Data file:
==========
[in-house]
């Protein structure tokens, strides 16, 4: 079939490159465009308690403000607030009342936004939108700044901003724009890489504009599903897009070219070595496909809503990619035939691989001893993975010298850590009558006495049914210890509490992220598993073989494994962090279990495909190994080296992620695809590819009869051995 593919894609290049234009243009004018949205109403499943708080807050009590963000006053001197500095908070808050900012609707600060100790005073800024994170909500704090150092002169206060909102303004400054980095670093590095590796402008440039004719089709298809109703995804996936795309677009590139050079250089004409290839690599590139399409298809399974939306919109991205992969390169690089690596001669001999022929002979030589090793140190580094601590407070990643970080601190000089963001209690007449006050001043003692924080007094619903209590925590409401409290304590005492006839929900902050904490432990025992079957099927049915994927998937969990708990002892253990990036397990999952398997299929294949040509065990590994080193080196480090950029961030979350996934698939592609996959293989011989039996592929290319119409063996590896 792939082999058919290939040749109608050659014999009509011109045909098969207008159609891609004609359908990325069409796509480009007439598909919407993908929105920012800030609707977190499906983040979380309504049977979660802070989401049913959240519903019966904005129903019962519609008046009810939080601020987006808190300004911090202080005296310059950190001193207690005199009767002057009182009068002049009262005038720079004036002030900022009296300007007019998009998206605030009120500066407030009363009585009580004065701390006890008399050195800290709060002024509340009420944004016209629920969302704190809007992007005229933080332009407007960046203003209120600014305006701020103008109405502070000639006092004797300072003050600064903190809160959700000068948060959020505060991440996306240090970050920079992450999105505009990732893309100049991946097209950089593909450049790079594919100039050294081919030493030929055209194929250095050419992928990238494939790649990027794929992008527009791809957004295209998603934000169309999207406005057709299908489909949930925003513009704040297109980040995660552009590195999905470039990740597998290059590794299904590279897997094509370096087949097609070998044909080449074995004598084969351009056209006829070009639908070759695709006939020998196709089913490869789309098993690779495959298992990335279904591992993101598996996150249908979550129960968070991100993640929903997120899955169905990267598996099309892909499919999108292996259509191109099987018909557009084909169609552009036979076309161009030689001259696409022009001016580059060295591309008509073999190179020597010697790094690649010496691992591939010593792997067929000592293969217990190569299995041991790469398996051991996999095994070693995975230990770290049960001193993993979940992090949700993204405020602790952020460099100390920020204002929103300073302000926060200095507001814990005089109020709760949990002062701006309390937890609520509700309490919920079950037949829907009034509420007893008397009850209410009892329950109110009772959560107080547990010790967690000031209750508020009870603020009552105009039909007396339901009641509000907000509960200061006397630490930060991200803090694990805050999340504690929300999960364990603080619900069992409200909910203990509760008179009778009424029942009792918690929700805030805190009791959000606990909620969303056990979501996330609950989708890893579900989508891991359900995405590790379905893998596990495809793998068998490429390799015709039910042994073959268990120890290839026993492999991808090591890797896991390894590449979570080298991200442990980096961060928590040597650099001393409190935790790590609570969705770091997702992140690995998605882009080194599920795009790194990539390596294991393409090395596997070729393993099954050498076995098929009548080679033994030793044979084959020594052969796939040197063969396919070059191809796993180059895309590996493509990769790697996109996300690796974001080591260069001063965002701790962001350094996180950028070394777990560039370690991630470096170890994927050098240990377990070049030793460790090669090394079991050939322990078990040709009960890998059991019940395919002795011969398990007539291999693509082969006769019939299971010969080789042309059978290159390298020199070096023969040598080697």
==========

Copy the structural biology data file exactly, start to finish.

[in-house]
């Protein structure tokens, strides 16, 4: 079939490159465009308690403000607030009342936004939108700044901003724009890489504009599903897009070219070595496909809503990619035939691989001893993975010298850590009558006495049914210890509490992220598993073989494994962090279990495909190994080296992620695809590819009869051995 593919894609290049234009243009004018949205109403499943708080807050009590963000006053001197500095908070808050900012609707600060100790005073800024994170909500704090150092002169206060909102303004400054980095670093590095590796402008440039004719089709298809109703995804996936795309677009590139050079250089004409290839690599590139399409298809399974939306919109991205992969390169690089690596001669001999022929002979030589090793140190580094601590407070990643970080601190000089963001209690007449006050001043003692924080007094619903209590925590409401409290304590005492006839929900902050904490432990025992079957099927049915994927998937969990708990002892253990990036397990999952398997299929294949040509065990590994080193080196480090950029961030979350996934698939592609996959293989011989039996592929290319119409063996590896 792939082999058919290939040749109608050659014999009509011109045909098969207008159609891609004609359908990325069409796509480009007439598909919407993908929105920012800030609707977190499906983040979380309504049977979660802070989401049913959240519903019966904005129903019962519609008046009810939080601020987006808190300004911090202080005296310059950190001193207690005199009767002057009182009068002049009262005038720079004036002030900022009296300007007019998009998206605030009120500066407030009363009585009580004065701390006890008399050195800290709060002024509340009420944004016209629920969302704190809007992007005229933080332009407007960046203003209120600014305006701020103008109405502070000639006092004797300072003050600064903190809160959700000068948060959020505060991440996306240090970050920079992450999105505009990732893309100049991946097209950089593909450049790079594919100039050294081919030493030929055209194929250095050419992928990238494939790649990027794929992008527009791809957004295209998603934000169309999207406005057709299908489909949930925003513009704040297109980040995660552009590195999905470039990740597998290059590794299904590279897997094509370096087949097609070998044909080449074995004598084969351009056209006829070009639908070759695709006939020998196709089913490869789309098993690779495959298992990335279904591992993101598996996150249908979550129960968070991100993640929903997120899955169905990267598996099309892909499919999108292996259509191109099987018909557009084909169609552009036979076309161009030689001259696409022009001016580059060295591309008509073999190179020597010697790094690649010496691992591939010593792997067929000592293969217990190569299995041991790469398996051991996999095994070693995975230990770290049960001193993993979940992090949700993204405020602790952020460099100390920020204002929103300073302000926060200095507001814990005089109020709760949990002062701006309390937890609520509700309490919920079950037949829907009034509420007893008397009850209410009892329950109110009772959560107080547990010790967690000031209750508020009870603020009552105009039909007396339901009641509000907000509960200061006397630490930060991200803090694990805050999340504690929300999960364990603080619900069992409200909910203990509760008179009778009424029942009792918690929700805030805190009791959000606990909620969303056990979501996330609950989708890893579900989508891991359900995405590790379905893998596990495809793998068998490429390799015709039910042994073959268990120890290839026993492999991808090591890797896991390894590449979570080298991200442990980096961060928590040597650099001393409190935790790590609570969705770091997702992140690995998605882009080194599920795009790194990539390596294991393409090395596997070729393993099954050498076995098929009548080679033994030793044979084959020594052969796939040197063969396919070059191809796993180059895309590996493509990769790697996109996300690796974001080591260069001063965002701790962001350094996180950028070394777990560039370690991630470096170890994927050098240990377990070049030793460790090669090394079991050939322990078990040709009960890998059991019940395919002795011969398990007539291999693509082969006769019939299971010969080789042309059978290159390298020199070096023969040598080697």